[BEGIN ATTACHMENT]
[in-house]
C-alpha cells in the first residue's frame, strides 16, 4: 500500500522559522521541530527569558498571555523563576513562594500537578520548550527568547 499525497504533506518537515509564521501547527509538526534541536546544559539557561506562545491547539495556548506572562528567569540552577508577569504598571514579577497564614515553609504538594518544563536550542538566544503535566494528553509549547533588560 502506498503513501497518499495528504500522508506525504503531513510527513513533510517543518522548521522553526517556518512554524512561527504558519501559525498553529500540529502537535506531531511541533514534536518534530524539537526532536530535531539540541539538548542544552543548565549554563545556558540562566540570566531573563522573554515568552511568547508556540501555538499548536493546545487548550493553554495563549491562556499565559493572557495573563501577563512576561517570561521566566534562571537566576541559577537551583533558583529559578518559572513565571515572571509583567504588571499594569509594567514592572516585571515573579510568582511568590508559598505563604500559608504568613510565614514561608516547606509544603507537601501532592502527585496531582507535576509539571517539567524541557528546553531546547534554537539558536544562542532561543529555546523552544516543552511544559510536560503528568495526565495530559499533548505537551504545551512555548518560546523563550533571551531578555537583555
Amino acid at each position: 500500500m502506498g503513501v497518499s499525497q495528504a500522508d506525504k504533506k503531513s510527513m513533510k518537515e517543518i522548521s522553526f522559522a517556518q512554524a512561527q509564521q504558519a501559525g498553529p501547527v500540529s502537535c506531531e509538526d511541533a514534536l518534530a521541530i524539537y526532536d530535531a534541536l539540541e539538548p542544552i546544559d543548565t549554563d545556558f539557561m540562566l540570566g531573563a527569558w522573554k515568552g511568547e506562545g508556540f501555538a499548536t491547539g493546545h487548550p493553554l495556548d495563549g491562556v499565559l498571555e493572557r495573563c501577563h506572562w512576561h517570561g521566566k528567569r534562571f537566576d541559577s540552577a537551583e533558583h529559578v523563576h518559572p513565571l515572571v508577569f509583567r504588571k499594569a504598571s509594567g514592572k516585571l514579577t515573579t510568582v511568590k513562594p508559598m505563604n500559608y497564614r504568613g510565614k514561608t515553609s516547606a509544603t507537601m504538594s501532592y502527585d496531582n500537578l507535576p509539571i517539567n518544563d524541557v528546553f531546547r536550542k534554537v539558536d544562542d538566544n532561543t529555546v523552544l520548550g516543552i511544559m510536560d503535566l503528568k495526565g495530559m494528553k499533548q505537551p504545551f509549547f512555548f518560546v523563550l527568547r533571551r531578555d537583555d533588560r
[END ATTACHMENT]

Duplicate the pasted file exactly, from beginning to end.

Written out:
[in-house]
C-alpha cells in the first residue's frame, strides 16, 4: 500500500522559522521541530527569558498571555523563576513562594500537578520548550527568547 499525497504533506518537515509564521501547527509538526534541536546544559539557561506562545491547539495556548506572562528567569540552577508577569504598571514579577497564614515553609504538594518544563536550542538566544503535566494528553509549547533588560 502506498503513501497518499495528504500522508506525504503531513510527513513533510517543518522548521522553526517556518512554524512561527504558519501559525498553529500540529502537535506531531511541533514534536518534530524539537526532536530535531539540541539538548542544552543548565549554563545556558540562566540570566531573563522573554515568552511568547508556540501555538499548536493546545487548550493553554495563549491562556499565559493572557495573563501577563512576561517570561521566566534562571537566576541559577537551583533558583529559578518559572513565571515572571509583567504588571499594569509594567514592572516585571515573579510568582511568590508559598505563604500559608504568613510565614514561608516547606509544603507537601501532592502527585496531582507535576509539571517539567524541557528546553531546547534554537539558536544562542532561543529555546523552544516543552511544559510536560503528568495526565495530559499533548505537551504545551512555548518560546523563550533571551531578555537583555
Amino acid at each position: 500500500m502506498g503513501v497518499s499525497q495528504a500522508d506525504k504533506k503531513s510527513m513533510k518537515e517543518i522548521s522553526f522559522a517556518q512554524a512561527q509564521q504558519a501559525g498553529p501547527v500540529s502537535c506531531e509538526d511541533a514534536l518534530a521541530i524539537y526532536d530535531a534541536l539540541e539538548p542544552i546544559d543548565t549554563d545556558f539557561m540562566l540570566g531573563a527569558w522573554k515568552g511568547e506562545g508556540f501555538a499548536t491547539g493546545h487548550p493553554l495556548d495563549g491562556v499565559l498571555e493572557r495573563c501577563h506572562w512576561h517570561g521566566k528567569r534562571f537566576d541559577s540552577a537551583e533558583h529559578v523563576h518559572p513565571l515572571v508577569f509583567r504588571k499594569a504598571s509594567g514592572k516585571l514579577t515573579t510568582v511568590k513562594p508559598m505563604n500559608y497564614r504568613g510565614k514561608t515553609s516547606a509544603t507537601m504538594s501532592y502527585d496531582n500537578l507535576p509539571i517539567n518544563d524541557v528546553f531546547r536550542k534554537v539558536d544562542d538566544n532561543t529555546v523552544l520548550g516543552i511544559m510536560d503535566l503528568k495526565g495530559m494528553k499533548q505537551p504545551f509549547f512555548f518560546v523563550l527568547r533571551r531578555d537583555d533588560r